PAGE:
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Canada Needs A Progressive Trade Agenda That's More Than Just Words

With core principles matched by concrete proposals, we can help to ensure the rules of trade better acknowledge the effect trade has on all people.

11/20/2017 17:05 EST | Updated 11/20/2017 17:08 EST
Sean Kilpatrick/The Canadian Press
Chrystia Freeland, Minister of Foreign Affairs, makes an announcement on women, peace and security in Ottawa on Wednesday, Nov. 1, 2017.

The fifth round of NAFTA renegotiations may be upon us, but with a revamped Trans-Pacific Partnership agreement now in the works, a final decision on trade talks with China impending, and various other trade negotiations advancing quickly, it is time for Canada's federal government to clearly define its so-called "Progressive Trade Agenda."

Canadians need to know how a trade deal — like NAFTA, the TPP or others — can go beyond matters of corporate rights and market access and address the fundamental failings of globalization.

Trade affects every part of our lives. Canadians know this. We export more than $500 billion each year in goods to the world. Including imports, trade represents roughly two-thirds of our annual GDP. International trade drives many of our jobs — jobs that our communities rely on.

The sad truth, however, is that communities often suffer when companies take advantage of weak trade rules; those built into so-called "free trade agreements." Rules that help facilitate the export and import of goods, but also the outsourcing of our jobs and the undercutting of our work standards without reprisal.

Just look at Ingersoll, where General Motors shifted production of its top-selling GMC Terrain to Mexico, even though sales of the Terrain in Mexico are virtually zero. GM was free to uproot more than 400 good-paying jobs in a community (with no requirement to justify the job losses, or commit to any future investment), and then simply sell back those vehicles to Canadians completely tariff-free — a situation made possible because of the North American Free Trade Agreement.

Stephen C. Host/The Canadian Press
A Canadian flag flies while workers represented by Unifor are on the picket lines of the General Motors CAMI Assembly plant in Ingersoll, Ont. on Saturday, Oct. 7, 2017.

The Ingersoll example is one of many. And not all are connected back to the NAFTA, but free trade agreements more broadly — and there are many. Oftentimes, even the threat of workplace or plant relocations can dampen workers' demands for higher wages, better pensions and workplace security. If nothing else, free trade deals help sharpen the sword that hangs over workers' heads. This is why I can't stomach the arguments of those who say NAFTA and deals like it have brought nothing but good news to Canada. That's a lie.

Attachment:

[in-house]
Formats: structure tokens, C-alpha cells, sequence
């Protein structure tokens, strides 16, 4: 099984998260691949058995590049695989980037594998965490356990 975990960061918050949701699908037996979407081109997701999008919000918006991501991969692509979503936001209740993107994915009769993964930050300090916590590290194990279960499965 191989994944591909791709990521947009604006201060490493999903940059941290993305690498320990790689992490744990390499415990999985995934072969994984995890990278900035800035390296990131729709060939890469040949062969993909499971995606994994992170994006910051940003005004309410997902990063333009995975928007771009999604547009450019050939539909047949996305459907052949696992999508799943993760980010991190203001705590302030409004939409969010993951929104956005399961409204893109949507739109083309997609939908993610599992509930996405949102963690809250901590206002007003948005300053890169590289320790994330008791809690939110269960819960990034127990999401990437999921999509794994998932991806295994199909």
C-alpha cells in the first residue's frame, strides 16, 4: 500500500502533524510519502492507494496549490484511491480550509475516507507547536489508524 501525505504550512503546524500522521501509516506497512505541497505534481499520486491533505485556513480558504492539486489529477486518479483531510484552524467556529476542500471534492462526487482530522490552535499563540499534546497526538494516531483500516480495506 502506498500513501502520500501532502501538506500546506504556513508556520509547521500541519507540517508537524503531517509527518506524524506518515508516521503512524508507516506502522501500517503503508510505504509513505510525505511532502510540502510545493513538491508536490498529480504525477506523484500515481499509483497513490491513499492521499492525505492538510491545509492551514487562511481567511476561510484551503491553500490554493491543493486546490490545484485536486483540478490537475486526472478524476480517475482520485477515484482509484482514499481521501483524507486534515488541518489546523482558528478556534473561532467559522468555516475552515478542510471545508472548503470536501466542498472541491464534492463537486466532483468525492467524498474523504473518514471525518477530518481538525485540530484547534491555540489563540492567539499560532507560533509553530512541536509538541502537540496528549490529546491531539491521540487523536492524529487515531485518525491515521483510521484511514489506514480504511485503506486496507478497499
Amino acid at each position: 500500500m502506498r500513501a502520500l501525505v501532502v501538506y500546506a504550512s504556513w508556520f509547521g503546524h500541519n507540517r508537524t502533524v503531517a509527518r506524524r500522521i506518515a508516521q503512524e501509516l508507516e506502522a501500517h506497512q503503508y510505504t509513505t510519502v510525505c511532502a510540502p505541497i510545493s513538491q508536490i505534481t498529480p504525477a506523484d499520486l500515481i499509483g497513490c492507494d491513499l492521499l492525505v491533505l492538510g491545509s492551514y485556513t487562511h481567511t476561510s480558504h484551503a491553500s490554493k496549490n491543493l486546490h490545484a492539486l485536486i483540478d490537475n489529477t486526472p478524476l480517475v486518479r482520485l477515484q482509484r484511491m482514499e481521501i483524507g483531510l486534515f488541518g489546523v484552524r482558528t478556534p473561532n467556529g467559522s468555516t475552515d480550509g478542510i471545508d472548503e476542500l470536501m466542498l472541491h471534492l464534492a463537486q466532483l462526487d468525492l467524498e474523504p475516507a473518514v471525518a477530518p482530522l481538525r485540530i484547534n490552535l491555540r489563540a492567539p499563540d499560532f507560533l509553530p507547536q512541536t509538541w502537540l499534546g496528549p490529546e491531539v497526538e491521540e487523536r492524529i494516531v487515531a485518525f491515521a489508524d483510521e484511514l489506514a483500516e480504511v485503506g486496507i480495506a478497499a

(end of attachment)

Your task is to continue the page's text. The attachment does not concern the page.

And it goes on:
But what's also clear is that the consequences of weak trade rules affect us beyond factory gates.

In Canada, there is a persistent gender pay gap — a result of a deeply-seated labour market sexism and over-representation of women in low-wage, precarious jobs. Indigenous people face unemployment levels disproportionately higher than the rest of the country. Racialized workers and workers from vulnerable communities face added barriers to skills training, good jobs and upward mobility. Not only do current NAFTA rules not contemplate these negative economic and social outcomes, they're simply dismissed as out of bounds and entirely unrelated to trade.

But here's the thing. If trade deals facilitate the lowering of Canadian wages; if they enable companies to undermine collective bargaining; if they facilitate the outsourcing of work and the offshoring of investment from our communities; if they bind the hands of government to set local development and job creation policies... then, yes, trade deals have a lot to do with these bigger social challenges. And in my view, that means new trade rules should help address these challenges too.

Not only do current NAFTA rules not contemplate these negative economic and social outcomes, they're simply dismissed as out of bounds and entirely unrelated to trade.

Canada's negotiating team has boldly tabled a set of progressive proposals at the NAFTA table which deal with some of these issues, including the enhancement of labour rights. These provisions would help to ensure trade benefits workers, in all three countries, and lessen the tendency toward a race to the bottom on wages and working conditions. On environmental rules, Canada's looking to push the U.S. further than they are comfortable going, on matters of climate change.

All of that is good. But at the same time, Canada's ambitious labour proposals in NAFTA don't appear to jive with what's been negotiated in other trade deals, like the TPP. The proposed gender chapter, if at all based on the existing Canada-Chile agreement, lacks substance. And it's not at all clear how Canada hopes to advance Indigenous rights in NAFTA or other trade deals.

There's no doubt in my mind that provisions such as these, among others, can form the basis of a real progressive trade agenda or a new negotiating mandate for Canada — but they must be defined by concrete proposals, rather than lofty platitudes, and sooner than later.

I've long felt that NAFTA renegotiation was a good thing for Canada. It's a generational opportunity to start righting the ship on global trade policy, and to embed the broad principles of equity, social justice and human rights, as cornerstone elements of a new approach to trade.

But now's the time to put meat on that bone. Let's give this Progressive Trade Agenda some substance. Let's ensure all of Canada's civil society has a say.

With core principles matched by concrete proposals, we can help to ensure the rules of trade better acknowledge the effect — both positive and negative — trade has on all people.

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